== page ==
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  • Jul 11, 2014
  • Updated: 7:20am

Talking points

PUBLISHED : Tuesday, 10 July, 2012, 12:00am
UPDATED : Tuesday, 10 July, 2012, 12:00am

Our editors will be looking ahead today to these developing stories ...

Developer to discuss new Causeway Bay mall

Hysan Development will hold a media briefing on Hysan Place (pictured), its 66,000 square metre mall in Causeway Bay. The property developer's new tower is scheduled to open its doors next month, six years after the building - which formerly housed the Japanese-owned Mitsukoshi department store - was demolished on the same site. Media and analysts' reports say 95 per cent of the development's retail space has already been let.

June trade data may point to global slump

June trade data from Beijing may point to a sharpening slump in global demand, with economists worried that the world's two biggest economies - the United States and China - are slowing and that Europe may already be in recession. Yesterday's machinery order data from Japan and export figures for Taiwan were sharply weaker than expected, increasing the fears that the global economy is stalling.

New Delhi pre-empts rare Gandhi auction

India's government stepped in at the last minute to buy thousands of letters, papers and photographs shedding light on the life of independence hero Mahatma Gandhi, before they were to be auctioned at Sotheby's in London today. A government official said India paid around 60 million rupees (HK$8.3 million) for the documents which will be placed in the National Archives. The documents previously belonged to relatives of Hermann Kallenbach, a German-born South African Jew whom Gandhi once described as his 'soulmate'. Quoting from their correspondence, Pulitzer prize-winning author Joseph Lelyveld published a biography last year, Great Soul (pictured), which was taken to suggest the two men had had an intimate fair. Lelyveld denied this claim, but the book was banned in Gujarat, Gandhi's home state.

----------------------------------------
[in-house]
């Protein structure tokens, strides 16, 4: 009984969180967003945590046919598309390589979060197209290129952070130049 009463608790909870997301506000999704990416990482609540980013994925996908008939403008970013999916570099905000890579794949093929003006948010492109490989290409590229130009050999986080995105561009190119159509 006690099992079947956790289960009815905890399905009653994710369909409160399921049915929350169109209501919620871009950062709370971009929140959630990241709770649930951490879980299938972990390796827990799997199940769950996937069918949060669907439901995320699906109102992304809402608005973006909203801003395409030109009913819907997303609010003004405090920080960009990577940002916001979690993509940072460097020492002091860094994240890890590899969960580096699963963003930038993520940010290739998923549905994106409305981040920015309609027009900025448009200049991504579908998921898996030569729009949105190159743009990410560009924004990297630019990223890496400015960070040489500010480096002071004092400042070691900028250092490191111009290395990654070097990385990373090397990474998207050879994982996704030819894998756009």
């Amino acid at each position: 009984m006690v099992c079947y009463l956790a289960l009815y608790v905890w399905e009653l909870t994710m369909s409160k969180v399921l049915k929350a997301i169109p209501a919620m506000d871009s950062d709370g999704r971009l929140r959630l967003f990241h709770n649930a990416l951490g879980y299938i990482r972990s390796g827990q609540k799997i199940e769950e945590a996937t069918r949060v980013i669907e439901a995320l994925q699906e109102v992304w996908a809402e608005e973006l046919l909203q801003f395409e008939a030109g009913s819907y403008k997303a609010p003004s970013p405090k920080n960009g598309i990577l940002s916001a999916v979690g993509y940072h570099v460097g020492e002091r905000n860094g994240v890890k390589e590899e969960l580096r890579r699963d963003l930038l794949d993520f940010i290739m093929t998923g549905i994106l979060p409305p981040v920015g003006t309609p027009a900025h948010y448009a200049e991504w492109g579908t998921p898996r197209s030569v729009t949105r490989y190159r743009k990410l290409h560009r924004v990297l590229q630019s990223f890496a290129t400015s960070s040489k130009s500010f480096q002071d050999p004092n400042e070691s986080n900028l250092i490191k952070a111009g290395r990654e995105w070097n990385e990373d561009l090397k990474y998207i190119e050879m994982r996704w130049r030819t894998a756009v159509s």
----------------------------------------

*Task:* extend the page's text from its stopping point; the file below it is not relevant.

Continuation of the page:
'Yellow Shirt' leader accused of royal insult

Thai media mogul Sondhi Limthongkul (pictured), the leader of the royalist 'yellow shirt' movement, is due back in court after his conviction earlier this year for fraud. This time he faces allegations of insulting the monarchy by quoting a member of the rival 'red shirts'. In February, Sondhi was released on bail of 10 million baht (HK$2.5 million) after a court in Bangkok convicted him of violating the Securities and Exchange Act in a case dating to the mid-1990s.

Greek debt auction to expose market confidence

An auction of Euro1.25 billion (HK$11.9 billion) in six-month bonds from Greece will highlight just how confident the market is that the euro-zone crisis has turned the corner or is set to worsen. It is the first Greek auction since the government won a confidence vote at the weekend.

Graft watchdog to rate corporate transparency

Transparency International, the Berlin-based anti-corruption watchdog, will release a report ranking 105 of the world's biggest publicly traded companies on their commitment to openness. The report will rate firms on their anti-corruption systems and 'a measurement of how open they are about their subsidiaries, units and other entities they control'.

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